I’ve witnessed so many writers over the years who, like me, didn’t seem to write anything particularly special at first, and then, over time and often in the container of an intelligent and compassionate community, found their way to poems, stories, novels, memoirs, plays and songs that knocked my socks off. At Goddard, I’ve had the honor of working with so many students over so many years who such strong things — spiritual memoirs about circling back to childhood visitations, mixed genre poetry and prose about thriving after surviving great abuse, speculative fiction about parallel universes, and collections of songs about overcoming oppression. In community workshops, I’ve sat breathlessly in circles around tables of varying sizes while someone read a poem about loving so deeply and looking so clearly at life with late-stage cancer. Through online classes, I’ve been dazzled by how communities of writers, who have never met in person, give each generous clear-seeing and inspiration while sharing their first sestina or most recent chapter.

Good writing is not in the hands of a few chosen by self-proclaimed judges of what’s worthy. Whether you started writing your first poem this morning or if you just finished your final story, writing is your birthright. Don’t let anyone tell you anything different.

Baby, It’s Cold Outside: Everyday Magic, Day 839

IMG_2442That’s why I’m inside all day and night as much as possible. In Vermont these days, it’s officially wicked cold with a high of zero yesterday, and tomorrow big winds rushing 50mph in to splash the super cold all over us. Unlike my life in Kansas, where heading outside, even staying a while during this crazily mild winter, is a thing of beauty, here’s it’s gorgeous, freezing and deadly. We’ve been told by the college to not walk alone because of wildly low wind chills predicted.

Meanwhile, there is the need to get from Point A to Point B, which required vast planning and exact execution of many layers of clothing, from Cuddle Duds to outer layers of down. Getting dressed is serious business that entails wool socks under other thick socks, and the covering up of as much of the face as possible with hat, scarf and hood.

IMG_2417Then there is the step outside, which usually feels anti-climatic. “Oh, this isn’t so bad,” I think to myself for the first ten steps. Then I take the eleventh step, and I no longer think such thoughts because my legs, even in their layers, are freezing as is my nose, knees and arms. The snow and sky shines or shades itself in its loveliness while I move as fast I can in so many pounds of clothing. Then there’s a distant, then closer, doorway to enter a building and the heavy fogging of eyeglasses ensues. “Oh, it’s you,” people tend to say when I start zipping myself out, but since I can’t see them either, this works out.

From then on, there’s no running back to the dorm for a cat nap because it’s too darn cold (naps must be taken instead on my office floor). I plan my day with minimum exposure to windows or doors and maximum exposure to carbs, grease, meat, and hot tea.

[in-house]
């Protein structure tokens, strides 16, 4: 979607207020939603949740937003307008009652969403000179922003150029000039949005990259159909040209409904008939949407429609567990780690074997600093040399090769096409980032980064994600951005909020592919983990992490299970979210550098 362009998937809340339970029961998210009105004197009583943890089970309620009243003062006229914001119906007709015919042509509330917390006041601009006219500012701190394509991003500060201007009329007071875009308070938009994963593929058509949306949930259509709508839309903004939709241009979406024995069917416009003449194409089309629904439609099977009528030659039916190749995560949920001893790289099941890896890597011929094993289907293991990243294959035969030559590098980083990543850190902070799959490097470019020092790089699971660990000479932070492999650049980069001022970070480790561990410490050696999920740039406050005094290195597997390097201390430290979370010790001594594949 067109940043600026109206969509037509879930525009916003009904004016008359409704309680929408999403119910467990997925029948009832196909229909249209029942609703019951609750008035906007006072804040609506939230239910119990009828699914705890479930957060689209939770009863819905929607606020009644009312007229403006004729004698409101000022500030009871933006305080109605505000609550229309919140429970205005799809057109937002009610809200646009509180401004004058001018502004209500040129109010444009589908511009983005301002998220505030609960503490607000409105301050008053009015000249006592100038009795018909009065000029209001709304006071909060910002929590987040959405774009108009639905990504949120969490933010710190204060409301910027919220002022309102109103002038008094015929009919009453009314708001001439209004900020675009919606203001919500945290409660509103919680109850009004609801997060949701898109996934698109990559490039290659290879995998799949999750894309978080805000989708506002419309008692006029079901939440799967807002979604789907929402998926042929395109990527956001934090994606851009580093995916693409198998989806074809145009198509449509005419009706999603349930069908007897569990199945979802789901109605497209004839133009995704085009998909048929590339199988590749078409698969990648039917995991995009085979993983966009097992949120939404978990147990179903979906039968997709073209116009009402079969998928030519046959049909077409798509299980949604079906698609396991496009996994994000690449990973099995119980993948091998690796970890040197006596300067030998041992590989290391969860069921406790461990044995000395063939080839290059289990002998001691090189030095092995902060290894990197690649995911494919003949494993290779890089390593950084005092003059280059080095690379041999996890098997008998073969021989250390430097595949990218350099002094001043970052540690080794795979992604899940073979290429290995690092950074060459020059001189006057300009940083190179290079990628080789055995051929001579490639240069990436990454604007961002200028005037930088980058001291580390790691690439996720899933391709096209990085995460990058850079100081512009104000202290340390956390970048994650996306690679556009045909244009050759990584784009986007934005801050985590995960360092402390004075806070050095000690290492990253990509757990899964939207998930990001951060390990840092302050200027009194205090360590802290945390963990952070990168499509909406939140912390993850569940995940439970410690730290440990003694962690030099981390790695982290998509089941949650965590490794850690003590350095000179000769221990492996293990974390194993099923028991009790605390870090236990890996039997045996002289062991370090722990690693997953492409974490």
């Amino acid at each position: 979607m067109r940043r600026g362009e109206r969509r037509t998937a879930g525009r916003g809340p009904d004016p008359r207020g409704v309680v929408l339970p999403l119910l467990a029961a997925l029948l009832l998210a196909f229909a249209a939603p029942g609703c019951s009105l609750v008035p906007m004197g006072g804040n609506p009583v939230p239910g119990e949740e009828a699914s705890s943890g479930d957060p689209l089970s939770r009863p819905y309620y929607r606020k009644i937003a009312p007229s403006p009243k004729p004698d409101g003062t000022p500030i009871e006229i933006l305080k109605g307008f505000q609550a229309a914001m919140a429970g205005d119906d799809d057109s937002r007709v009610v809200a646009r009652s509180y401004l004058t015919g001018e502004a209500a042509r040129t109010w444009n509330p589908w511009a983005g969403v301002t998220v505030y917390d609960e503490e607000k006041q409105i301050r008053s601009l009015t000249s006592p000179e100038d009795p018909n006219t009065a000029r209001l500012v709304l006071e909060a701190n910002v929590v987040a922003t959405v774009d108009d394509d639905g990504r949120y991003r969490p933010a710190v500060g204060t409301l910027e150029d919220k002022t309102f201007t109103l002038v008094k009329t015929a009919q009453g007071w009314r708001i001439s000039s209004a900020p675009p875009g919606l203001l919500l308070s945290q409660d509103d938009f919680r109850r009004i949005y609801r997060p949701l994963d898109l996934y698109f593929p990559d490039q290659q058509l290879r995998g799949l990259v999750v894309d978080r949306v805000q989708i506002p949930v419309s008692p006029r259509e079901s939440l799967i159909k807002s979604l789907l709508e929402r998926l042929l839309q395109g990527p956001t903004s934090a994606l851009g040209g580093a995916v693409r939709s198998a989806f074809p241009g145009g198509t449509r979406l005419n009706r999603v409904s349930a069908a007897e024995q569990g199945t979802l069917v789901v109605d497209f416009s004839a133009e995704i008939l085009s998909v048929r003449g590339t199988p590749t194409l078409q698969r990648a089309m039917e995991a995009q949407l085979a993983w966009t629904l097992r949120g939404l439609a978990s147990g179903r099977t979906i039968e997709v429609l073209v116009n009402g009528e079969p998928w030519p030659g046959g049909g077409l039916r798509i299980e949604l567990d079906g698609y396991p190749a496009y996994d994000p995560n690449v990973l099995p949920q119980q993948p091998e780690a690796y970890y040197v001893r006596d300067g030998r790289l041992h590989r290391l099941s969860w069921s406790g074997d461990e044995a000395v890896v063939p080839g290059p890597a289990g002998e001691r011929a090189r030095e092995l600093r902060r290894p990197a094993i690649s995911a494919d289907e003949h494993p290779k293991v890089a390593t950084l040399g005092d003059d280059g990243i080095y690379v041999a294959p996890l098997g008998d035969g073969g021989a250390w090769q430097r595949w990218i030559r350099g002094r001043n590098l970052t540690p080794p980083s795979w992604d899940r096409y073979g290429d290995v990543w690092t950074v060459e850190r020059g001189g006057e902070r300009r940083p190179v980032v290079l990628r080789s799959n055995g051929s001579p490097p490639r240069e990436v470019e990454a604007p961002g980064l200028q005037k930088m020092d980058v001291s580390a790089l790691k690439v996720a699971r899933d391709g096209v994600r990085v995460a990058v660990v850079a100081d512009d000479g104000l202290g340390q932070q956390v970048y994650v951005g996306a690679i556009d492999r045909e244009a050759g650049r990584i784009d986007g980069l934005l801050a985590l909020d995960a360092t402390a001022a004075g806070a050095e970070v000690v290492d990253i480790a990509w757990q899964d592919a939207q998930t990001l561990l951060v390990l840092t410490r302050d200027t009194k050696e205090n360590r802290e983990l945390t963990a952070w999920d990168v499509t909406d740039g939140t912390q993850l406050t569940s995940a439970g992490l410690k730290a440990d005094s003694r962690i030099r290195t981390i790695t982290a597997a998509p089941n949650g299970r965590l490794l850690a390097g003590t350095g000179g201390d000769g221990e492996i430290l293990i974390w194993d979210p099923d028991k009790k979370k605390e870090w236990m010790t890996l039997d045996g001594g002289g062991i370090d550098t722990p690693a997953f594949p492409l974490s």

Finally, when it’s time to return, I walk back bundled up and amazed at how cold my eyeballs are and, at the same time, how the new snow pouring down makes such extremes shimmer its old light to guide me home.

Through the Looking Glass of Goddard: Everyday Magic, Day 607

I’ve compared being at Goddard to Brigadoon (the magical place that comes awake for only one day every 100 years) as well as to falling down the rabbit hole (go ask Alice). But actually Lewis Carroll’s Alice might apply far more although there are many such Alices among us, all looking for what they might discover and how to find true home.

The air is warm and damp (mid-80s and humid) as opposed to dry and hot (like the 109 predicted for Kansas today). The rain comes often. The wind blows lightly. The nights cool to a glistening dark blue sky.

My work here is big at times, all-encompassing with days that start early and end late, and yet there are pockets of beauty, calm and surprise. Today, for example, after a 90-minute advising group meeting in the round room with the round table, I met with some students, worked on some evaluations of student progress reviews, did some email catch-up, and then slipped off to the near-by swimming hole where the water was bathtub-warm on the surface and clear and cold buying cialis online scams below. I swam across the pond (almost all the way) and back, thinking of how differently I swim than any of the Olympians.

Once back on campus, sat in a half-circle of students, friends and family to watch on of my students present her astonishing and powerful work on helping students connect with the natural world. Against the backdrop of tall trees, I watched the wind twirl an errant fern and the light dapple the leaves and all of us.